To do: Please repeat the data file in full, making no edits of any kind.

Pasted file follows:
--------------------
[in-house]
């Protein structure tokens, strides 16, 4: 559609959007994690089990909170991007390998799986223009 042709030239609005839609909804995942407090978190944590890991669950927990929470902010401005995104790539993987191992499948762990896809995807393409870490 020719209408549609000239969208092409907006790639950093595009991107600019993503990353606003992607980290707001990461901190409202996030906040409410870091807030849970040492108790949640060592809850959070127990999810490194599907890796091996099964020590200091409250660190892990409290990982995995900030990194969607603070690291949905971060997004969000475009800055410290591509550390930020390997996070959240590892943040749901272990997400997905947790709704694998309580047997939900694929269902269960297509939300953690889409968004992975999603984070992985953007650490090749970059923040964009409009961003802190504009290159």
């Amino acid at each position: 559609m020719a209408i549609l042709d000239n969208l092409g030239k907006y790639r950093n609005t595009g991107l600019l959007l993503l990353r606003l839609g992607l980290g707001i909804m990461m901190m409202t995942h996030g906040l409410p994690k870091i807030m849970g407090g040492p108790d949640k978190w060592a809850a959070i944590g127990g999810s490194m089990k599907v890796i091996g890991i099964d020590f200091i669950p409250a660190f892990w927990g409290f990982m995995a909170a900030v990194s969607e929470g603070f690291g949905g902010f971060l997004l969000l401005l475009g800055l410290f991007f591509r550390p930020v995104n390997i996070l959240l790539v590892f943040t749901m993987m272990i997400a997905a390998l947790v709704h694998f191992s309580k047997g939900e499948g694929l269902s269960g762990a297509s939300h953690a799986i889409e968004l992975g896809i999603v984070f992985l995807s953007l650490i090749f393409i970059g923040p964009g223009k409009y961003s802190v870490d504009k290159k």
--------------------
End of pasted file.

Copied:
[in-house]
């Protein structure tokens, strides 16, 4: 559609959007994690089990909170991007390998799986223009 042709030239609005839609909804995942407090978190944590890991669950927990929470902010401005995104790539993987191992499948762990896809995807393409870490 020719209408549609000239969208092409907006790639950093595009991107600019993503990353606003992607980290707001990461901190409202996030906040409410870091807030849970040492108790949640060592809850959070127990999810490194599907890796091996099964020590200091409250660190892990409290990982995995900030990194969607603070690291949905971060997004969000475009800055410290591509550390930020390997996070959240590892943040749901272990997400997905947790709704694998309580047997939900694929269902269960297509939300953690889409968004992975999603984070992985953007650490090749970059923040964009409009961003802190504009290159």
């Amino acid at each position: 559609m020719a209408i549609l042709d000239n969208l092409g030239k907006y790639r950093n609005t595009g991107l600019l959007l993503l990353r606003l839609g992607l980290g707001i909804m990461m901190m409202t995942h996030g906040l409410p994690k870091i807030m849970g407090g040492p108790d949640k978190w060592a809850a959070i944590g127990g999810s490194m089990k599907v890796i091996g890991i099964d020590f200091i669950p409250a660190f892990w927990g409290f990982m995995a909170a900030v990194s969607e929470g603070f690291g949905g902010f971060l997004l969000l401005l475009g800055l410290f991007f591509r550390p930020v995104n390997i996070l959240l790539v590892f943040t749901m993987m272990i997400a997905a390998l947790v709704h694998f191992s309580k047997g939900e499948g694929l269902s269960g762990a297509s939300h953690a799986i889409e968004l992975g896809i999603v984070f992985l995807s953007l650490i090749f393409i970059g923040p964009g223009k409009y961003s802190v870490d504009k290159k």